This is because wealth from real estate is achieved through long-term capital appreciation and the ability to refinance to buy more properties.

Therefore, you should only buy in a suburb that offers high capital growth potential, and this may not be where you’d like to live in the short term.

Remember, most inner- and near-city apartments have exhibited little capital growth over the last decade, so if you’re keen to live in the center of the big smoke, just rent there and buy your investment property in a high growth suburb elsewhere.

If your investment performs well, it could help reduce the amount you ultimately need to borrow to buy your new home.

Isn’t paying rent “dead money”?The benefits of capital growth

Not necessarily.

George Raptis from Metropole Property Strategists in Sydney has a different view. He says:

I can see a good financial argument for continuing to rent and buying an investment property first.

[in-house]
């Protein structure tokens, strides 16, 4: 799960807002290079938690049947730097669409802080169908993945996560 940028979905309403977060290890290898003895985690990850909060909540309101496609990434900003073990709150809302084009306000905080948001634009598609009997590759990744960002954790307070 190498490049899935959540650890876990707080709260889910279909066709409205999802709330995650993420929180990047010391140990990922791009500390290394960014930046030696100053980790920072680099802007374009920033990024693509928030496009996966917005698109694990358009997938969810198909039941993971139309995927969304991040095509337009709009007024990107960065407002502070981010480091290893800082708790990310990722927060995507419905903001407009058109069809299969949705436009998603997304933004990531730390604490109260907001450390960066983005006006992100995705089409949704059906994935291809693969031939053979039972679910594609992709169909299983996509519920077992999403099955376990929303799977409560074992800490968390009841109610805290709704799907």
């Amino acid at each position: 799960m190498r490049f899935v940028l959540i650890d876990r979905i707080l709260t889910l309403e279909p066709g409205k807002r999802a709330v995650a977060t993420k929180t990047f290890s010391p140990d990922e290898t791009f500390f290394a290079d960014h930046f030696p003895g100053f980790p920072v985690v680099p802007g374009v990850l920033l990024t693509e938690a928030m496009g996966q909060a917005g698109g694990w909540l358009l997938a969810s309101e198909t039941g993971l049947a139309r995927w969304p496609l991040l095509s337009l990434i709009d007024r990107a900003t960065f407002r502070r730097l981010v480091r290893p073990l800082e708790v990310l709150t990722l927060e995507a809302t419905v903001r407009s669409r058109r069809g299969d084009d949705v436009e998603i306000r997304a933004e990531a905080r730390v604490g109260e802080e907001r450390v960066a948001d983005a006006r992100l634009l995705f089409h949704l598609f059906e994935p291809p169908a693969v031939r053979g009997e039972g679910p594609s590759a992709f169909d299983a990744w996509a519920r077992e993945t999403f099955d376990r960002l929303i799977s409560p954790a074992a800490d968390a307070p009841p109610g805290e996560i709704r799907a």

Imagine you and I live in the same street, next to each other in similar homes each worth $500,000.

We both pay our home mortgages, rates, insurance, maintenance bills and so forth out of our after tax dollars.

Then one day I have a brilliant idea!

I suggest that we swap homes and rent off each other.

I propose you pay me $500 a week rent and I’ll pay you the same, so we’re cash flow neutral (the rental income I receive covers my expense of renting).

Sure I still have to pay my rates, insurance, maintenance and mortgage, but now these expenses are tax deductible because I own an investment property.